Republican U.S. Senate candidate Clark Durant on July 13, 2012. / ANDRE J. JACKSON/ Detroit Free Press
WASHINGTON (FREEP) By Todd Spangler Detroit Free Press Washington Staff- Michigan's Democratic Party on Wednesday said it's filing a complaint with the IRS over Republican U.S. Senate candidate Clark Durant's salary from a nonprofit foundation, saying it violates rules prohibiting private enrichment.
The party's accusation comes days after the Free Press revealed details about Durant's compensation - which in recent years has averaged more than $500,000 - for his work on behalf of Detroit's Cornerstone Schools Association and its related charter schools. The Free Press found that Durant has been paid more than the heads of some larger local private schools and some national charter schools with more students. In other cases he made as much if not more than the heads of foundations with much larger assets.
With the Aug. 7 Republican primary fast approaching, state Democratic Party Chairman Mark Brewer said Wednesday that Durant was paid through a "sham charity" called the Genesis Foundation that "now exists for the sole purpose of enriching' Durant and his daughter, Hope Durant Loomis, who serves as Cornerstone's chief development officer. Durant, who helped found Cornerstone, has been helping to run and raise money for the school - which had about 1,500 students between three schools and two charter schools last year - for two decades.
For several years, Genesis paid Durant and Loomis for "program services," essentially covering their compensation for work done on behalf of Cornerstone, with the vast majority of the money coming from two sources - billionaire builder William Pulte and Auburn Hills investor Bruce Becker. - who contributed about $1.8 million from 2008-10. Durant received about $1.2 million in compensation from Genesis in 2008-10, according to an independent compensation study done last year for another Cornerstone-supporting organization, the New Common School Foundation, where Durant serves as president. Taken together, Durant and Loomis' compensation accoutned for 95% of Genesis' contributions, Brewer said.
IRS rules say a charitable foundation "must not be organized or operated for the benefit of private interests," especially those of a person closely connected to it - such as Durant, who created the Genesis Foundation and has, at various times, served as an officer for it. Michigan Democrats on Wednesday cited an independent lawyer they spoke to who reviewed Genesis' records and "found that Durant's actions are unlawful and fly in the face of federal laws."
"We believe this is a blatant violation of the laws," Brewer said. "The whole thing is improper."
But several of the experts the Free Press spoke to during its reporting on Durant's compensation said the question in the case of a foundation like Genesis - which exists to aid Cornerstone Schools - is less one of how much of its assets are going to pay Durant and his daughter and more one of "reasonableness." In other words, it could come down to a question of whether a nonprofit employee's compensation can be justified by comparing his duties - and how they achieve the mission of the organization - to those of officials at similar organizations. Otherwise, it could be deemed what's called "private inurement," which is illegal.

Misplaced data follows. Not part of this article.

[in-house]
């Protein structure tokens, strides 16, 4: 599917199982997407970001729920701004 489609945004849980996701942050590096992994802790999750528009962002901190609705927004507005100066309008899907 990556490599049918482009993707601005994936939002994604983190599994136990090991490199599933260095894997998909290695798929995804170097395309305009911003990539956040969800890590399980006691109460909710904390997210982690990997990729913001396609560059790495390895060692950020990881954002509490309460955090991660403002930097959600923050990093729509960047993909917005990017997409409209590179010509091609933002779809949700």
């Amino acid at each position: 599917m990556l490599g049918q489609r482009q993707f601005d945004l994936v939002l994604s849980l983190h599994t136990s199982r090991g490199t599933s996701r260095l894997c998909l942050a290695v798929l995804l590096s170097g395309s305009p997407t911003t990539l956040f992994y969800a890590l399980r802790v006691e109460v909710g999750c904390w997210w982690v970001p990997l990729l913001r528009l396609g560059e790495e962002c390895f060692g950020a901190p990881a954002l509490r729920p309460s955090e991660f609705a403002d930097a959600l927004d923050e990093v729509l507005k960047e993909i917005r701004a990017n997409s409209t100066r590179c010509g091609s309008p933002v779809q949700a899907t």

"It's all going to hinge on whether what he's being paid for by those organizations is reasonable compared to other similar organizations," said Karl Emerson, a Philadelphia lawyer who works with nonprofit organizations. He said compensation must be independently set - without involvement by the executive receiving the pay, and Durant has said he had no hand in setting his own salary.
The Free Press report showed Durant making more than other nonprofit schools in the area, as well as some much larger charter school networks, but Durant's colleagues at Cornerstone and its affiliated support groups can point to the compensation study done on his pay late last year by nationally known Frederic W. Cook & Co., which found it reasonable. The firm cited Durant's "overall role as director, lead strategist, chief fund-raiser" in justifying his compensation.
Durant told the Free Press that he got his compensation through Genesis as a means of making sure there was no question that he was not being paid through the funding he raised specifically for Cornerstone. He said Becker and Pulte had been the prime sponsors of his compensation for more than a decade and using Genesis as the vehicle for that made it clear where the funding was coming from.
Asked recently about Durant's compensation, Dana Thompson, director of the Entrepreneur Clinic at the University of Michigan Law School and an expert in nonprofit law, said using a charitable foundation primary to pay someone's compensation could warrant attention but that it comes down to paying people "reasonable compensation for the work that they're doing."
"If it's being done to support the charitable organization, it's OK, but if it's more benefit to the private individual than to the charitable organization, it's a problem," she said.
Brewer, however, said it's his understanding that, transparent or no, it's still illegal for a charitable foundation to exist largely to support its officials - even though there is little question that, if the same funding was run through Cornerstone, it could still be used to pay Durant and his daughter.
Brewer said the complaint would not address the question of whether Durant's compensation was reasonable, however. He said the Party will be launching a website - www.clarkscharityscam.com - to bring attention to the issue and said it's also considering bringing a complaint with the state Attorney General's Office.